Tooling tackles sprint-car part demos

Tooling tackles sprint-car part demos

As part of his applicationsengineering job at Shelton Machinery in Fishers, Ind., Andy Hurtubise runs part demonstrations on Mazak machine tools in the company's showroom.

Sponsoring a sprint-car is a win-win deal for Shelton Machinery and tooling manufacturer-Techniks.

Motor plates and bird cages are two of the sprint-car parts Andy Hurtubise runs as demos in Shelton Machinery's showroom.

As part of his applicationsengineering job at Shelton Machinery in Fishers, Ind., Andy Hurtubise runs part demonstrations on Mazak machine tools in the company's showroom. But instead of the typical demo parts that usually have no real purpose and that customers often take home as paper weights, Hurtubise showcases machine capabilities by manufacturing usable components for the Kent Christian sprint car, which Shelton sponsors.

Shelton sells and services Mazaks, along with toolholders from Techniks, located in Indianapolis and also a Kent Christian sprint-car sponsor. When machining race-car parts, Hurtubise often relies on Techniks CAT-40 ER collet chucks with special Power Coat nuts. These, he says, hold tools tight and rigid for better surface finishes and long tool life.

Demo runs are short (typically 6 to 12 pieces), involving a variety of cutters, and the ER chucks make for fast toolchanges and short setup times. The precision-ground chucks deliver maximum accuracy with 0.0001-in. runout measured from the tool taper to collet pocket. Techniks balances these holders to 18,000 rpm and provides lab-inspection reports with every one.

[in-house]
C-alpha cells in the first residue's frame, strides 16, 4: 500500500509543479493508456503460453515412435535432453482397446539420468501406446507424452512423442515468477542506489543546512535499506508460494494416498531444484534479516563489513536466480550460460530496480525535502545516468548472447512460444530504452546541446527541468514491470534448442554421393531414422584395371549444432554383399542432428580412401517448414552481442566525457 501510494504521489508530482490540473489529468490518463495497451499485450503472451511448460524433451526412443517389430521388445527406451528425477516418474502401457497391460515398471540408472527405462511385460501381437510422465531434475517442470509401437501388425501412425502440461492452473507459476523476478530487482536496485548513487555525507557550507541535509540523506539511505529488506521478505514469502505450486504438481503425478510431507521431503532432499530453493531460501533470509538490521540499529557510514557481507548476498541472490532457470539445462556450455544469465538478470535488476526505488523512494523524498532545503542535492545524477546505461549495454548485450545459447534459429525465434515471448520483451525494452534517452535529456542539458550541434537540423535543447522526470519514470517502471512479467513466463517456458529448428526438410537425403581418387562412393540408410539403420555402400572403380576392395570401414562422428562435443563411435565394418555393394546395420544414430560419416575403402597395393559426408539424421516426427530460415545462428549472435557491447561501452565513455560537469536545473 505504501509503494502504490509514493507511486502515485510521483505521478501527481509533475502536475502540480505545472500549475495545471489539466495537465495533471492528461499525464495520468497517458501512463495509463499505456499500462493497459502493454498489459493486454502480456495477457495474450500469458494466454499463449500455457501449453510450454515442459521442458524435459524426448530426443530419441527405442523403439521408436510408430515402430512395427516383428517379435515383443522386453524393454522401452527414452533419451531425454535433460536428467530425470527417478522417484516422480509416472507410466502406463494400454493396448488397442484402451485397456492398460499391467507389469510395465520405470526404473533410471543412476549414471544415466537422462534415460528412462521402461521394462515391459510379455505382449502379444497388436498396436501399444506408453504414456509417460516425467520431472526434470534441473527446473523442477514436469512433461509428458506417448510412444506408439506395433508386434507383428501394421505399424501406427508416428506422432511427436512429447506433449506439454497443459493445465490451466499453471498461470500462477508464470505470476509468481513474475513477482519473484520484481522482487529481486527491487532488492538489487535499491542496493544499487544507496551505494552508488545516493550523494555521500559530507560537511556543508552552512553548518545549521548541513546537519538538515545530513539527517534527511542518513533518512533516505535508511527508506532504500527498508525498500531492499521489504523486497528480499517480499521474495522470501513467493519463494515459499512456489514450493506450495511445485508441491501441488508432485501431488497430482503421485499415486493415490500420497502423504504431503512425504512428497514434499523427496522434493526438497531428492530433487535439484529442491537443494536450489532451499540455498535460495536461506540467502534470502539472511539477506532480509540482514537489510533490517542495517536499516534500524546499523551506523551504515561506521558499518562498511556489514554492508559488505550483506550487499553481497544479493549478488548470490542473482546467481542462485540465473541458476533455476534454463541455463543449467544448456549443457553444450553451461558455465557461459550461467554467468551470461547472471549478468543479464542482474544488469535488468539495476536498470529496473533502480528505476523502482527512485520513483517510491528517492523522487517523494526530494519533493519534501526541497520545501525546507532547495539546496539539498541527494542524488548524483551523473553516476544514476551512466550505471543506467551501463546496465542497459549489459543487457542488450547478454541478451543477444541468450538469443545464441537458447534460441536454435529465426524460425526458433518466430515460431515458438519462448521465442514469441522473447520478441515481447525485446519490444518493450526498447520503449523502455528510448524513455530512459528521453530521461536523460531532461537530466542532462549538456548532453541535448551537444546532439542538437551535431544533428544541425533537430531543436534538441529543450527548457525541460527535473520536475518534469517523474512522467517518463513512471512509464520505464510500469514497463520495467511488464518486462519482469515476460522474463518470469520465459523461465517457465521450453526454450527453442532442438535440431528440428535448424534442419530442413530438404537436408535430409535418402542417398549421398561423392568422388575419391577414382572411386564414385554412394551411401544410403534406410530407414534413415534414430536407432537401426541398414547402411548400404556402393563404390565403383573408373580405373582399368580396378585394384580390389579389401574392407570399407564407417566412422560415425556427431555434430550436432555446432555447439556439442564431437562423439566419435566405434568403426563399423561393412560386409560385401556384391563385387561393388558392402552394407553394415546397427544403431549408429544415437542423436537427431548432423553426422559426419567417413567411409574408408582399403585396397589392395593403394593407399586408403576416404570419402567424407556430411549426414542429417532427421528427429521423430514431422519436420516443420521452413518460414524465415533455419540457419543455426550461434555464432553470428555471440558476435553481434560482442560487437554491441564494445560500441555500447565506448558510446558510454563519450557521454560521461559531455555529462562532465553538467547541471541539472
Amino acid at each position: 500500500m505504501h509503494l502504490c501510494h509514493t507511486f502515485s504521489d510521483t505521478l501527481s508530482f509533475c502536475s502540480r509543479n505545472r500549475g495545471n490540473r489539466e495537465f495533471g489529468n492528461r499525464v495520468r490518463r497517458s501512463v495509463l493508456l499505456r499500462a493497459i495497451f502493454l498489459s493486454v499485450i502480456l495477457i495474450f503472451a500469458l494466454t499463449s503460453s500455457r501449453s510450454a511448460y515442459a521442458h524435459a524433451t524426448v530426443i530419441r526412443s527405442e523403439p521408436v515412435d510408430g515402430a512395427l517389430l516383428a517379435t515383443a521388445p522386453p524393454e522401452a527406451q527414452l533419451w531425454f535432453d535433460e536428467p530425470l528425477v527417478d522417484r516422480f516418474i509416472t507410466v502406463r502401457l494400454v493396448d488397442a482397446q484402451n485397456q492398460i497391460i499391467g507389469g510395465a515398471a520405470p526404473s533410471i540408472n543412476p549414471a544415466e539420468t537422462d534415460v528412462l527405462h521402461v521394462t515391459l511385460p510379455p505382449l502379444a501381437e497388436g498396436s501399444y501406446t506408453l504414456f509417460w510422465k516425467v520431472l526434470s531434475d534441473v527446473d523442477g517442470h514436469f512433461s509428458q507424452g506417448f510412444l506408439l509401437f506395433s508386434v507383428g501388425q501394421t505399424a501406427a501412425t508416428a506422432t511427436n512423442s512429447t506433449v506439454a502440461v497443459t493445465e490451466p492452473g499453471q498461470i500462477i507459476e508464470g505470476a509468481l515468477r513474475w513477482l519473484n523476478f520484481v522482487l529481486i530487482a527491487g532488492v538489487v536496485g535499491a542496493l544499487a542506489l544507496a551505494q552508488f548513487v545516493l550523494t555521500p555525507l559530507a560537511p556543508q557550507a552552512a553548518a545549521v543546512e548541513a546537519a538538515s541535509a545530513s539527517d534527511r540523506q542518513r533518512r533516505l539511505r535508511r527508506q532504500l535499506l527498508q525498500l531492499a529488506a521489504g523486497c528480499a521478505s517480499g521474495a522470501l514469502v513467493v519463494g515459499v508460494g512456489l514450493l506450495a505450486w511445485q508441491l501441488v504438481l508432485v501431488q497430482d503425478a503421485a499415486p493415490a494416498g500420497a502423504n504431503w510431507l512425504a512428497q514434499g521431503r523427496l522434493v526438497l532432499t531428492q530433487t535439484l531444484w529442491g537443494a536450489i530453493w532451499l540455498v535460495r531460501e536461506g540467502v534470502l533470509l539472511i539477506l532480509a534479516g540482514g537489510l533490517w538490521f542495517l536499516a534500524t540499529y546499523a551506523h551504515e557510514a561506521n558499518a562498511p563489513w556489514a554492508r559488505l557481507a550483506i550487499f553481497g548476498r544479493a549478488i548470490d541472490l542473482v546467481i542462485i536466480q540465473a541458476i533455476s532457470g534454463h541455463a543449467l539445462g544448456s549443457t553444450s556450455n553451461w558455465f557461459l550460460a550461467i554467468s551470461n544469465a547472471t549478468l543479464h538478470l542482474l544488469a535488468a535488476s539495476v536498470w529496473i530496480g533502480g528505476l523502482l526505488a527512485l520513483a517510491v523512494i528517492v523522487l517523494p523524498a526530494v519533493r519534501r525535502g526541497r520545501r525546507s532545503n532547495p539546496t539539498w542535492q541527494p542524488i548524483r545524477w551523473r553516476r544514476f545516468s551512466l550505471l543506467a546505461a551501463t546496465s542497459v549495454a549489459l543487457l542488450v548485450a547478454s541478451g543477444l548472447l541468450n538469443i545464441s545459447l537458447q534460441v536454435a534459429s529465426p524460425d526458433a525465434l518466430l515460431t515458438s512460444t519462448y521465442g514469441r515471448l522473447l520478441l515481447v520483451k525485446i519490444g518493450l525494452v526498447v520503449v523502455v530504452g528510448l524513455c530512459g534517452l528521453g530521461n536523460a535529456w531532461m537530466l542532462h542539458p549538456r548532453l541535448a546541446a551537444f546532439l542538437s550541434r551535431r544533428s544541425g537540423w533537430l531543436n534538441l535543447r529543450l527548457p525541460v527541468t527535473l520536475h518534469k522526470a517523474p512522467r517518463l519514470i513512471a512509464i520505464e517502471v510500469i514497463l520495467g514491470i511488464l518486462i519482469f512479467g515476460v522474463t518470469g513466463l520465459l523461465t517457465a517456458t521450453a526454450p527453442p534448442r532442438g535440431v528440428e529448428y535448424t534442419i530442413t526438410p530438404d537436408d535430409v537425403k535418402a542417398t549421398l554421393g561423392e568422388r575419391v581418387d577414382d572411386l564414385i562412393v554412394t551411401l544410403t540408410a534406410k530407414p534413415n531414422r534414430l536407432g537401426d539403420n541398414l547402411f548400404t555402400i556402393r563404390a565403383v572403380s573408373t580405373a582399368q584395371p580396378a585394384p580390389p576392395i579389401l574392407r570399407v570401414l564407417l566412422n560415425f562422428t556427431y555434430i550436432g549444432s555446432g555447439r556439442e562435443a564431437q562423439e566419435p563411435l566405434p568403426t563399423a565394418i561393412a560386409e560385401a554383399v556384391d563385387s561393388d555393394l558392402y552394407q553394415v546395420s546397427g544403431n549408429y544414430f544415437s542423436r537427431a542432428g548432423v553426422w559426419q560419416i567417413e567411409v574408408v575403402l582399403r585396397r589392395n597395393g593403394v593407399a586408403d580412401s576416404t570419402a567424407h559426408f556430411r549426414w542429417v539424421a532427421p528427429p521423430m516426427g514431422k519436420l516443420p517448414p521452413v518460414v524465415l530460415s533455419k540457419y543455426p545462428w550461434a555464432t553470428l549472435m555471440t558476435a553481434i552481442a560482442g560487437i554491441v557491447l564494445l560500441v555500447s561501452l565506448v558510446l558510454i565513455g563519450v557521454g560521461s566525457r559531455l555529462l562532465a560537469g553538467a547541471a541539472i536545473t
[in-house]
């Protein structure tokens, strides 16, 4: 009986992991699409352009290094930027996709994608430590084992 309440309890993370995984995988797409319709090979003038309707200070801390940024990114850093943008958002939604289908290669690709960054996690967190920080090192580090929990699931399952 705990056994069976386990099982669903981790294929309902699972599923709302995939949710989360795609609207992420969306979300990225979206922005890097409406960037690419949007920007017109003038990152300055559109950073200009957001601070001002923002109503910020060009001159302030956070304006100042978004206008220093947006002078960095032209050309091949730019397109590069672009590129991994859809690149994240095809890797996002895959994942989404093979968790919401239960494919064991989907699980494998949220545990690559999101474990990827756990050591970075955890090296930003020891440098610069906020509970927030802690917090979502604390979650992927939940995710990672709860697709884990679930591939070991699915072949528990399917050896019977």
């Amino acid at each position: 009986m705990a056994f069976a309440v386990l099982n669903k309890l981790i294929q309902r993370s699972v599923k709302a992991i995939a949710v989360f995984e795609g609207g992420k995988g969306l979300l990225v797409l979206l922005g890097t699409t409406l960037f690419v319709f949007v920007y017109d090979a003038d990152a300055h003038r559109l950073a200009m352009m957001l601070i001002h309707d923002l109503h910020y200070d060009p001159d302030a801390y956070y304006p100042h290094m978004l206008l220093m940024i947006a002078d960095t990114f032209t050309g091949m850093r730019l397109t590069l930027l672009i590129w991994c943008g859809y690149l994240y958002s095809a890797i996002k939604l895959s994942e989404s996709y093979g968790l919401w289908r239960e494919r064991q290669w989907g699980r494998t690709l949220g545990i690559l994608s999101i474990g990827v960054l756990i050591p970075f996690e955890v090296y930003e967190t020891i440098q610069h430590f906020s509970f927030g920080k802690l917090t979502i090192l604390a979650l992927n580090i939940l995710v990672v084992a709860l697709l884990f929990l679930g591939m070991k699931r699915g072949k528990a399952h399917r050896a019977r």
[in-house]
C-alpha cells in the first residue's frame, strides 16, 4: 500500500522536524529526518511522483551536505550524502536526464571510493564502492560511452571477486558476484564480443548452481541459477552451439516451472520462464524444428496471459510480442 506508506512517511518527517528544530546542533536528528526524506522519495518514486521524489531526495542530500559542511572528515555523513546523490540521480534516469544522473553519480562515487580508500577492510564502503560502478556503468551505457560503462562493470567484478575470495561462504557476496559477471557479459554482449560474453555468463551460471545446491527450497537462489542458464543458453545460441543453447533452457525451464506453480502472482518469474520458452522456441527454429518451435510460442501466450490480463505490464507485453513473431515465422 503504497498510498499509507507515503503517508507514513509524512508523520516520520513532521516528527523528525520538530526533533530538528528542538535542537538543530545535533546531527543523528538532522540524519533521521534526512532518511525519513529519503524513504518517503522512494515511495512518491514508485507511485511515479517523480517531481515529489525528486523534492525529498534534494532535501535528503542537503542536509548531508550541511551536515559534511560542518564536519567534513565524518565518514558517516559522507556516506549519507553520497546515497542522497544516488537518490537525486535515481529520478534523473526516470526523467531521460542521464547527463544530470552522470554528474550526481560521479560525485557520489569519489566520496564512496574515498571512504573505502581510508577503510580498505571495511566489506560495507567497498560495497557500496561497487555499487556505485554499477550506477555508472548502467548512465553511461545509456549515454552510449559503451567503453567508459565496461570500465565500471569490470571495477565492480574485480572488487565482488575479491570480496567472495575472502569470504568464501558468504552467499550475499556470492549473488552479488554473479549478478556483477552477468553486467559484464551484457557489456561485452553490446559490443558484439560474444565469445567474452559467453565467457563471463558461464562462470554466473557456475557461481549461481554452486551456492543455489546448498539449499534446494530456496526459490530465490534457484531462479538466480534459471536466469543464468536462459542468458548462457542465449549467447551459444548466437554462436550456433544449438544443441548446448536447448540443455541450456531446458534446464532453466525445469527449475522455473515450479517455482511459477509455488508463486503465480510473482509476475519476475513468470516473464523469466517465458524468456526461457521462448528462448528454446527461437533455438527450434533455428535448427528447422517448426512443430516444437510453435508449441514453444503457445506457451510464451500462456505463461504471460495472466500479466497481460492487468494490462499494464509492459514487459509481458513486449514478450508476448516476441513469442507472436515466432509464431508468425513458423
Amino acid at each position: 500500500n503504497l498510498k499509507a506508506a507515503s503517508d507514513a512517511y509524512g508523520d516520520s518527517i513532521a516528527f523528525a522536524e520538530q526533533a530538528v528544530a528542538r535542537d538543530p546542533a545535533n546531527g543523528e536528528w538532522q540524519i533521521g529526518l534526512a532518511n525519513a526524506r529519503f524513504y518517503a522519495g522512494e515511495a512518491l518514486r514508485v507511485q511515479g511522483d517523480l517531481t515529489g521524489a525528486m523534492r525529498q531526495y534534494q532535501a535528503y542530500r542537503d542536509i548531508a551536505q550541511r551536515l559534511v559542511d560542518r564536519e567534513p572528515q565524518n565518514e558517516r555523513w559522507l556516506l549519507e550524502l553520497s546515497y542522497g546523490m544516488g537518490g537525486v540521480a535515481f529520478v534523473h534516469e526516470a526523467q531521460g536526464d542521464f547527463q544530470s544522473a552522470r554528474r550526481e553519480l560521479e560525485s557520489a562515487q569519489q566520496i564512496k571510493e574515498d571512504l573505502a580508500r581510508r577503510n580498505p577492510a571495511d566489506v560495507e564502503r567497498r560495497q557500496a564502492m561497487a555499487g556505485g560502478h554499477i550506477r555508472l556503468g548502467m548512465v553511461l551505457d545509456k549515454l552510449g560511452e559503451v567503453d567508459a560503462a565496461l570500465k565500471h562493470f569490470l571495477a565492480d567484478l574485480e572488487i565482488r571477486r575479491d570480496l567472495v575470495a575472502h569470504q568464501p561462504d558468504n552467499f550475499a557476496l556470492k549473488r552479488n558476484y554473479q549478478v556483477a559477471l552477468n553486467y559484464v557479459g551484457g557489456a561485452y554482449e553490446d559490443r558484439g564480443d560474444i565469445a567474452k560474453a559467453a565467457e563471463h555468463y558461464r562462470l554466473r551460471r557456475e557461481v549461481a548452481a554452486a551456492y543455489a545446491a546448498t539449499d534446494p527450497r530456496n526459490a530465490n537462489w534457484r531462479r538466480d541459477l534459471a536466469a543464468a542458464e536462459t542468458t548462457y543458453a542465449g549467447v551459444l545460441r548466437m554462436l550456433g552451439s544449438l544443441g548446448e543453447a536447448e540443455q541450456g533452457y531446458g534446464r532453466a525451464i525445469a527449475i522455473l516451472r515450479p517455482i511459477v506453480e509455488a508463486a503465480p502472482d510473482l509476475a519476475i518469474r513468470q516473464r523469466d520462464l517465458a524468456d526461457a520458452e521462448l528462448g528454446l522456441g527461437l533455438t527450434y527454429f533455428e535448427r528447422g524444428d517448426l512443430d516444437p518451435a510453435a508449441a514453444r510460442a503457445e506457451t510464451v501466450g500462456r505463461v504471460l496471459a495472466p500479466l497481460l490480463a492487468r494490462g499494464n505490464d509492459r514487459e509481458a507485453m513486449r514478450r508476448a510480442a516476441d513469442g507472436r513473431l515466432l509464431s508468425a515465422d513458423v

In Shelton's showroom on a Variaxis 630-5X 5-axis Mazak machine, Hurtubise machines such parts as motor plates, wheel pressure plates, and what is referred to as bird cages. Sprint-car motors mount to motor plates, which are made from magnesium to reduce weight and maintain strength — sprint cars pack 800-hp motors and weight just 1,200 lb.

Racing is in Hurtubise's family's blood. His father Jim raced with the likes of A.J. Foyt and broke the Indianapolis Speedway track record in 1960 as a rookie. While Andy has also raced sprint cars, his son Daniel at age 6 currently dominates in quarter-midget sprint-car racing, which is what the wheel pressure plates are for. These plates, made of titanium, keep wheel bolts from digging into and damaging the car's aluminum wheels.

Hurtubise also makes bird cages for his son's racer and plans to cut larger versions from solid billets for the Kent Christian car using the Mazak 5-axis and Techniks tooling. A sprint car's brakes, radius rods, and shocks mount to these bird cages.
techniksusa.com

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